ranges. (v) Which plateau lies between the Aravali and the Vindhyan ranges? (vi) Name the island group of India having coral origin. hills. Give an account of the Northern Plains of India. (iii) What is the bhabar? (iv) Name the three major divisions of the Himalayas from north to south. Kanchenjunga. 4. (iii) Plateaus.3. Nanga Parbat and the Anai Mudi. the Aravali. Western Ghats. (i) The Indian Desert (ii) The Central Highlands (iii) The Island groups of India MAP SKILLS On an outline map of India show the following. vertically or diagonally. 6. Write short notes on the following. Try to find where these features are located. the Patkai Bum. Distinguish between (i) Converging and diverging tectonic plates (ii) Bhangar and Khadar (iii) Western Ghats and Eastern Ghats Describe how the Himalayas were formed. Chotanagpur and Malwa (iv) The Indian Desert. and the Cardamom hills. Lakshadweep Islands PROJECT/ACTIVITY Locate the peaks. (ii) Peaks – K2. passes. 5. the Jaintia. (i) Mountain and hill ranges – the Karakoram. 16 CONTEMPORARY INDIA . Which are the major physiographic divisions of India? Contrast the relief of the Himalayan region with that of the Peninsular plateau. plateaus. the Zaskar. and duns hidden in the puzzle. You may start your search horizontally. 7. the Vindhya range.

It means that they have water throughout the year. the Indian rivers are divided into two major groups: • the Himalayan rivers. Most of the Himalayan rivers are perennial. Accordingly. and • the Peninsular rivers. A closer observation on a map will indicate that any elevated area. Look at the physical map.DRAINAGE he term drainage describes the river system of an area. The area drained by a single river system is called a drainage basin. They have cut through the mountains making gorges. The two major Himalayan rivers. which ultimately drains into a large water body such as a lake or a sea or an ocean.2 : A Gorge . the Himalayan and the Peninsular rivers are different from each other in many ways. oxbow lakes. these rivers form meanders. such as a mountain or an upland. You will notice that small streams flowing from different directions come together to form the main river. They perform intensive erosional activity in their upper courses and carry huge loads of silt and sand.1 : Water Divide The world’s largest drainage basin is of the Nile river in Egypt • Which river has the largest basin in India? DRAINAGE SYSTEMS IN INDIA The drainage systems of India are mainly controlled by the broad relief features of the Figure 3. These rivers receive water from rain as well as from melted snow from the lofty mountains. the Indus and the Brahmaputra originate from the north of the mountain ranges. and many other depositional features in their Figure 3. Such an upland is known as a water divide (Figure 3. The Himalayan rivers have long courses from their source to the sea.1). In the middle and the lower courses. Sr ea m B 3 T Sr ea m A W at er Di vi de subcontinent. separates two drainage basins. Apart from originating from the two major physiographic regions of India.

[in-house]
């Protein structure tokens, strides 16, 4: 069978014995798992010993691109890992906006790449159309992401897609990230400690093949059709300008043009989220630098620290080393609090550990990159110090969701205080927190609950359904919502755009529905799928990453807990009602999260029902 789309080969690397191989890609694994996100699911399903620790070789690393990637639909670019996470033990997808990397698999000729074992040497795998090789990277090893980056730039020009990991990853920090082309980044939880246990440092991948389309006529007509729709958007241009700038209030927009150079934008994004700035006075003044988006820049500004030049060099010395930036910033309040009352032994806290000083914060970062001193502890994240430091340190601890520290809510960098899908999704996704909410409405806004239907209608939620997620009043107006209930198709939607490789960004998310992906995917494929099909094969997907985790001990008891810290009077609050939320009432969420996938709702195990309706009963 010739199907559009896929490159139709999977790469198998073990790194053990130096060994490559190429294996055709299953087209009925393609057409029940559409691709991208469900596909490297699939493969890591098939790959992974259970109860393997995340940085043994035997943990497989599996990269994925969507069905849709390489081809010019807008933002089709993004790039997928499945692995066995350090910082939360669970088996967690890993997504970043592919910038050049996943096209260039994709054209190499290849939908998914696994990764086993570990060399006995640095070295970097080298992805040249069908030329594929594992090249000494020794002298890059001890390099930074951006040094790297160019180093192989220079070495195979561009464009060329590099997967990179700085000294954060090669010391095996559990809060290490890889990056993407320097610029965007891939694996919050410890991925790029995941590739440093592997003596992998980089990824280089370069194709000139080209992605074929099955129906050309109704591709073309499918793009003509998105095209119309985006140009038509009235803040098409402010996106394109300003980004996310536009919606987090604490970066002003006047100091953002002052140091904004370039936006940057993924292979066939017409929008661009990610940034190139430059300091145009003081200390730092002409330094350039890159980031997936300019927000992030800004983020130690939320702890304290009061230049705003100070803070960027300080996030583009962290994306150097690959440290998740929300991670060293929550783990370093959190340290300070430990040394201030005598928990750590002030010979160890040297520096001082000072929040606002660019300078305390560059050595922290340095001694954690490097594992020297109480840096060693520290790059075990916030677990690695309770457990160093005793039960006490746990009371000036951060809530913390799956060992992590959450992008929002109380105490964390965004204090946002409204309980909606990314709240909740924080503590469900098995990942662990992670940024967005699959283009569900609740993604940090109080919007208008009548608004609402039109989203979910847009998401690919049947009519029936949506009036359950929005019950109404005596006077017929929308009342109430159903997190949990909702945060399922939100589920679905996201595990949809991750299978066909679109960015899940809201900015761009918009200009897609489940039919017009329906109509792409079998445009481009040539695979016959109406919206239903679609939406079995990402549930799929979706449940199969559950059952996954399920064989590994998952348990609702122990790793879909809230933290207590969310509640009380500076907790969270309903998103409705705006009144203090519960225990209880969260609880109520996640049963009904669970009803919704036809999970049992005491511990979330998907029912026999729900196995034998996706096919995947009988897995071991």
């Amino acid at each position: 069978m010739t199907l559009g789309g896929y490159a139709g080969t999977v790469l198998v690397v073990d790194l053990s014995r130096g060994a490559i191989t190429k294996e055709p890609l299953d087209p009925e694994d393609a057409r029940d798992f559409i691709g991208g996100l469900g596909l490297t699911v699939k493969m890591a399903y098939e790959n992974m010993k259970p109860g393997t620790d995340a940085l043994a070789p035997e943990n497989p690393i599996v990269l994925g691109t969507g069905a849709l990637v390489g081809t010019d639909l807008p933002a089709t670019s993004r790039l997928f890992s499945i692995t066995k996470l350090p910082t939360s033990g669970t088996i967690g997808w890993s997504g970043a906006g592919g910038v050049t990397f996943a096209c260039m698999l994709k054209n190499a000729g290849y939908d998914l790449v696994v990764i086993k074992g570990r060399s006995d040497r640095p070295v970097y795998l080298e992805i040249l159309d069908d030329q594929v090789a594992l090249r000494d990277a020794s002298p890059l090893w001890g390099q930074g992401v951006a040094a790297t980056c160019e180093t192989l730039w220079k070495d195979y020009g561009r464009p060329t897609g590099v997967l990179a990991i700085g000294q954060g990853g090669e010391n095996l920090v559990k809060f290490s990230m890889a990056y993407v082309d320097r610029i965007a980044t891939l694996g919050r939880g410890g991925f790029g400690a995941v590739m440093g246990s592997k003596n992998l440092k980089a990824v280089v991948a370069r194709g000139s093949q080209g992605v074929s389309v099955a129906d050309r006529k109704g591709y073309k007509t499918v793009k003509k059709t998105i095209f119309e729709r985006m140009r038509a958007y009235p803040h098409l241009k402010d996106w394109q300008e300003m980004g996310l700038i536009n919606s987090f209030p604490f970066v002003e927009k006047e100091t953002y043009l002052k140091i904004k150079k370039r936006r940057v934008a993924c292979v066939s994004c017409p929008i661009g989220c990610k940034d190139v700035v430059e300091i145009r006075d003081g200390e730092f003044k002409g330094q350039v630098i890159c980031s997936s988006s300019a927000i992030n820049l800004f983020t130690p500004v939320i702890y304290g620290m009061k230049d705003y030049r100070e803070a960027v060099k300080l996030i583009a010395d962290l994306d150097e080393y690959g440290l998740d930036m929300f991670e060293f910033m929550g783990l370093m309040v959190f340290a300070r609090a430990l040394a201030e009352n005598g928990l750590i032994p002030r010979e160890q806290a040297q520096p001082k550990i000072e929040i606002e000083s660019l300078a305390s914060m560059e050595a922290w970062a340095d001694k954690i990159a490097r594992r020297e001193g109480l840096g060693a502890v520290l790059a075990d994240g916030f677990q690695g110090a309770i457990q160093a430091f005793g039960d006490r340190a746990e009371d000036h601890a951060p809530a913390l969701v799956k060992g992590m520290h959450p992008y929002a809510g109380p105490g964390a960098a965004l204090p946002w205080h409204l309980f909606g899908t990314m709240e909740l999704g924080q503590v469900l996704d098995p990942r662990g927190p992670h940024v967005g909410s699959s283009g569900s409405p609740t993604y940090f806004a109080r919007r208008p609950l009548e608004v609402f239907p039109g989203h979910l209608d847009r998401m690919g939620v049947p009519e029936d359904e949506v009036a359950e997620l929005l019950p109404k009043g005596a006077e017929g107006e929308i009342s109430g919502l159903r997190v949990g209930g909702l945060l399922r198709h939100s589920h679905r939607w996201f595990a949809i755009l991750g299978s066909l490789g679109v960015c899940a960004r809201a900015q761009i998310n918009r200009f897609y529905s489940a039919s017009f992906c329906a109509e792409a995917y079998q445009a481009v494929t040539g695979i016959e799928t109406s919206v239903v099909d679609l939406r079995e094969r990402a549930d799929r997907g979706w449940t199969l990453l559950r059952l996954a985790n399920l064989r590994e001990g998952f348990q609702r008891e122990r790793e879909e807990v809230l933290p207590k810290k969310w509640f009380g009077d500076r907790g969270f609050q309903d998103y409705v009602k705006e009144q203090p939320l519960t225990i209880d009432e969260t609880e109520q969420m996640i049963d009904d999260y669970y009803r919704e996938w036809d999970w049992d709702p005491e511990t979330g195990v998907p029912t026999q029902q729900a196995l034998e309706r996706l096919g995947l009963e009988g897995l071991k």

The Satluj. it enters India in the Ladakh district of Jammu and Kashmir. floodplains. the Zaskar. thus the name dendritic. Flowing west. the Beas. some of them originate in the central highlands and flow towards the west. These are dendritic. During the dry season. With a total length of 2900 km. the Indus flows southwards eventually reaching the Arabian Sea. A river joined by its tributaries. and radial patterns. develops a trellis pattern. even the large rivers have reduced flow of water in their channels. They also have well-developed deltas (Figure 3.Drainage Patterns The streams within a drainage basin form certain patterns. A combination of several patterns may be found in the same drainage basin. rectangular. A river alongwith its tributaries may be called a river system. The Indus plain has a very gentle slope. the Nubra. It forms a picturesque gorge in this part. The Peninsular rivers have shorter and 18 CONTEMPORARY INDIA . and are joined by many large and important tributaries. depending on the slope of land. However. the Ganga and the Brahmaputra. join it in the Kashmir region. at approximately right angles. as their flow is dependent on rainfall. The Indus flows through Baltistan and Gilgit and emerges from the mountains at Attock. Source of River Upper Course shallower courses as compared to their Himalayan counterparts. the Indus is one of the longest rivers Lower Course Delta Figure 3. A trellis drainage pattern develops where hard and soft rocks exist parallel to each other. The dendritic pattern develops where the river channel follows the slope of the terrain. Beyond this.3). The stream with its tributaries resembles the branches of a tree. Can you identify two such large rivers? Most of the rivers of peninsular India originate in the Western Ghats and flow towards the Bay of Bengal. Meander Ox-Bow Lake The Indus River System The river Indus rises in Tibet. near Lake Mansarowar. east of Karachi. the Chenab and the Jhelum join together to enter the Indus near Mithankot in Pakistan. These rivers are long. Several tributaries. The Himalayan Rivers Middle Course The major Himalayan rivers are the Indus. the Shyok and the Hunza. trellis. underlying rock structure as well as the climatic conditions of the area.3 : Some Features Made by Rivers A large number of the Peninsular rivers are seasonal. A rectangular drainage pattern develops on a strongly jointed rocky terrain. the Ravi. The radial pattern develops when streams flow in different directions from a central peak or dome like structure.